For much of human history, horses have played a key role in the progress of mankind. People have fought wars, escaped danger, delivered mail, plowed fields, pioneered new lands, and achieved countless other accomplishments on horseback. Horses and mankind have a special relationship, and equine-assisted therapy is a form of recovery that recognizes and makes use of this relationship.
What It Is
Equine-assisted therapy is a rehabilitation program for those with psychological, emotional, and/or physical disorders. The clients interact with the horses, and help care for them. Often, riding horseback is part of the program. But generally speaking, equine-assisted therapy is not about horsemanship or riding technique. Concepts such as problem solving, teamwork, and confidence are fostered as participants work together to figure out a resolution to a situation.
For example, one equine-assisted therapy program assembled two teams in a riding arena and told them they had to get their team’s horse to jump over a barrier. They were not allowed to bribe the horse or use any halters, ropes, etc. After several frustrating attempts by each team, they eventually started looking at what they could do rather than what they couldn’t – such as collaborate with other team members or move the barrier to a place where the horse would have to jump it. They learned how to look for the positive in a situation, and to communicate and work with one another to solve a problem.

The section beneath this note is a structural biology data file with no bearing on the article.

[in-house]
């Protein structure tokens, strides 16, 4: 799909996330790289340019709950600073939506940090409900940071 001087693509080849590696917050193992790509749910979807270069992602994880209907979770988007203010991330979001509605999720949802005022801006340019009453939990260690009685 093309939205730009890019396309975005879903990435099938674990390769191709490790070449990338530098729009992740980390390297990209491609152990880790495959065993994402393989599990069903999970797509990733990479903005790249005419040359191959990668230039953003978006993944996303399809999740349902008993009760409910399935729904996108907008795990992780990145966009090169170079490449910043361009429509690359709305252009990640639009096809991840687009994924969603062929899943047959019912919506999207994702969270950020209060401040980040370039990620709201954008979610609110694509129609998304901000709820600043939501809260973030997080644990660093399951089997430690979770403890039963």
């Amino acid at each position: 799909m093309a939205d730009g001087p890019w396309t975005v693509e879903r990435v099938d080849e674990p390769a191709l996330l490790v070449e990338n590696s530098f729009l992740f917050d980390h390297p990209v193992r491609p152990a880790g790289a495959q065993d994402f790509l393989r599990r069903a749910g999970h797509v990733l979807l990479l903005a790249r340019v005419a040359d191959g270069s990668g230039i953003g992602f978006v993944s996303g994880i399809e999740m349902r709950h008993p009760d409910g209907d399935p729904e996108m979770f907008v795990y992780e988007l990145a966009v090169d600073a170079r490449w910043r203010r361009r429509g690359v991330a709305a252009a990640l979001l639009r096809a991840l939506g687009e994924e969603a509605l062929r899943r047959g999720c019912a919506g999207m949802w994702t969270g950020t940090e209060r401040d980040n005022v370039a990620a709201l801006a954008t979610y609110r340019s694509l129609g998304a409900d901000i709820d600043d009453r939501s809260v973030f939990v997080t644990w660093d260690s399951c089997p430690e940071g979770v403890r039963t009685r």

What It Does
As noted above, equine-assisted therapy is intended to build life skills in individuals for whom this is a challenge. For those with physical disabilities, equine therapy (in the form of riding) can be very effective at building muscles in the trunk and lower extremities.
Confidence can be built as clients interact and peacefully communicate with an animal several times their own size. Overcoming one’s fear or insecurity around the horse acts as a metaphorical lesson for overcoming life’s looming troubles.
The positive emotional effects of working with animals are well-known. Animals’ non-judgmental nature and dependence on humans for their care make them the perfect blend for someone with difficulties. And horses can and do give honest (sometimes painfully so) feedback about a person’s approach and demeanor.
Horses are very sensitive to bodily movements and postures, and clients learn that they can change the horse’s behavior by first changing their own. In other words, horses help the clients see themselves.
Learning a bit about equine-assisted therapy makes it a bit easier to see how the relationship between humans and horses has lasted for so many centuries.